Well … Geno is first … by a MILE.

neil: Here are all the 2-2 teams, ordered from luckiest (compared with Pythagorean winning percentage) to unluckiest:

The Seahawks fit in that lucky category. 

dre.waters: The Cardinals might be the hardest team to get a read on, because if you watch them in the first half of games … it’s ugly. But in the second half, they seem to get some type of rhythm.

They’re averaging just 4.0 points per game in the first half, which is rough. Then in the second half and OT, they’re up to 18 points per game.

maya: The only explanation for the Bears’ record is that they are major beneficiaries of luck. Justin Fields attempted 11 passes in Week 2 and a season-high 22 yesterday. Choosing not to pass and then narrowly winning games is purely a function of luck.

joshua.hermsmeyer: I am broken by the use of Fields so far in his career. Maybe he’ll be one of those guys who only gets good after a change of scenery.

dre.waters: So Neil, you’re saying the Ravens aren’t bad, just unlucky?

neil: I still believe in the Ravens. In order to blow a 17-point lead to the Bills, you first have to build a 17-point lead over the Bills.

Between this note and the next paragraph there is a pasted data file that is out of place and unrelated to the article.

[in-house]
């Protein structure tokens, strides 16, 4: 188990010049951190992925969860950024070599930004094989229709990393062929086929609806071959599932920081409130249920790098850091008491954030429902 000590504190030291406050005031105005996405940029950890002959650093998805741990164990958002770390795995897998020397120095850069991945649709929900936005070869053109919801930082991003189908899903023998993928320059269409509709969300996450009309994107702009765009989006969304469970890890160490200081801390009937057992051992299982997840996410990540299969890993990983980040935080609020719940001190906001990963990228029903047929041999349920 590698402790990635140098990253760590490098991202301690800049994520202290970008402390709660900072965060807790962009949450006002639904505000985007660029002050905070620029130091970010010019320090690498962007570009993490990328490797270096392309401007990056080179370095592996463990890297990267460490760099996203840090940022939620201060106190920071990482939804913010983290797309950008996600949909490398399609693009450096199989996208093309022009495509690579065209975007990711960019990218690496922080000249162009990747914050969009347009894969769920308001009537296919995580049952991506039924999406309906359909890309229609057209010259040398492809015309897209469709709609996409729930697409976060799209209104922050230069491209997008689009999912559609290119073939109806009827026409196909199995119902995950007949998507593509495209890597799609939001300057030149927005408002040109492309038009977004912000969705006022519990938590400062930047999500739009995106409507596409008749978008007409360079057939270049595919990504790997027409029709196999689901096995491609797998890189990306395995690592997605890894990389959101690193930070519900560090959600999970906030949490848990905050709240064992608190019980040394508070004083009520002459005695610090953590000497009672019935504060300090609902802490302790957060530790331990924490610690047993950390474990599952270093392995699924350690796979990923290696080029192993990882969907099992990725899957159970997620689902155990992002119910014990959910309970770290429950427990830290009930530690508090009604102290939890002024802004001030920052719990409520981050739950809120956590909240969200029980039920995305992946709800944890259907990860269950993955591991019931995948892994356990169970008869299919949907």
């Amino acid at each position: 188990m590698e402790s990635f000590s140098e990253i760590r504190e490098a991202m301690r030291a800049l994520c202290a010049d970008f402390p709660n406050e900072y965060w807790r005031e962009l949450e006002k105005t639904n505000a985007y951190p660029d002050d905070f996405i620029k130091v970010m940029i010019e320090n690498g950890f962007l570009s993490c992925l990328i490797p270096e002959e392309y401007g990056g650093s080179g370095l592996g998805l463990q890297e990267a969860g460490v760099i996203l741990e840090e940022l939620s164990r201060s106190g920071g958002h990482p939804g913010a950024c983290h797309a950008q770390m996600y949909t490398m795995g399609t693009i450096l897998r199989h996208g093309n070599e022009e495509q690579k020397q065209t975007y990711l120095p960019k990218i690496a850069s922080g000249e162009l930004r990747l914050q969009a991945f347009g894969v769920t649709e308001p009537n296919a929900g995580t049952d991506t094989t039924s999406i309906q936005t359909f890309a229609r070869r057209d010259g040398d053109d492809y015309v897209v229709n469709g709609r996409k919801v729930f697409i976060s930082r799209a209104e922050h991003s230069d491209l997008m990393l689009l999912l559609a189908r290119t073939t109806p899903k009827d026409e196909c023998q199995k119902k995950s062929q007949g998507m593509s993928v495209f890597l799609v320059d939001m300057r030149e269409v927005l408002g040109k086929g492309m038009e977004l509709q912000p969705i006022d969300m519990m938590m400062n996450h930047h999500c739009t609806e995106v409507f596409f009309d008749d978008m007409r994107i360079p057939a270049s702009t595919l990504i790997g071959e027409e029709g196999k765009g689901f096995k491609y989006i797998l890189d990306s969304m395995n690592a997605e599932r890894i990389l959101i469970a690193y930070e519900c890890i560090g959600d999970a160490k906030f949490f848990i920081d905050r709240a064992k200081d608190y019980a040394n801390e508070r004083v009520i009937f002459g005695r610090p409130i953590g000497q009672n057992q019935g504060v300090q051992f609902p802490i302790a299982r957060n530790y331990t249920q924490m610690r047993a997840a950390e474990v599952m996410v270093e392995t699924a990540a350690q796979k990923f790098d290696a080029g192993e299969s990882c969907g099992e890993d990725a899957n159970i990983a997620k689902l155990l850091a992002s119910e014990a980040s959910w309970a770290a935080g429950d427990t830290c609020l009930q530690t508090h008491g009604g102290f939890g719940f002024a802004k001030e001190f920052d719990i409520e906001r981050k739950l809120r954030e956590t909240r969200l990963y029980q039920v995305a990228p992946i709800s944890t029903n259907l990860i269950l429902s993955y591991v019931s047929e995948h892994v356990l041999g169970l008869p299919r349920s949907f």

But really, Baltimore has been unlucky by Pythagorean win percentage for a while now. After outperforming in Lamar’s first year as starter, they’ve undershot each of the past three years. Make of that what you will.

(I also think the decision to go for it on 4th-and-goal was CLEARLY correct, but that’s another convo.)

dre.waters: I agree! If that’s your MO, then why would you switch it up?

maya: I’m intrigued by two teams at the bottom. We’ve discussed Jacksonville recently, and I think we’re all slowly climbing aboard the Duval hype train. But I’m surprised the Bengals are a half-game behind their expected win total! They seem to have fallen back into some really bad habits, particularly with quarterback protection, that undid them in 2020.

joshua.hermsmeyer: The Ravens-Bengals game this week will be interesting … unlike the rest of the slate. Yuck.

neil: I agree that Joe Burrow and Cincy’s offense are struggling to find their footing early. But both of their losses were by a field goal, while both wins were by double digits. Granted, they haven’t exactly played too tough of a slate, depending on whether we are Cooper Rush believers.

dre.waters: We should all be Cooper Rush believers.

neil: Always have been, right? ÐВЃЯШÐВ™

Check out our latest NFL predictions.

Maya Sweedler is a senior editor at FiveThirtyEight.

Neil Paine was the acting sports editor at FiveThirtyEight.

Josh Hermsmeyer was a football writer and analyst.

Andres Waters is a freelance writer based in Connecticut. He is a data analyst at ESPN.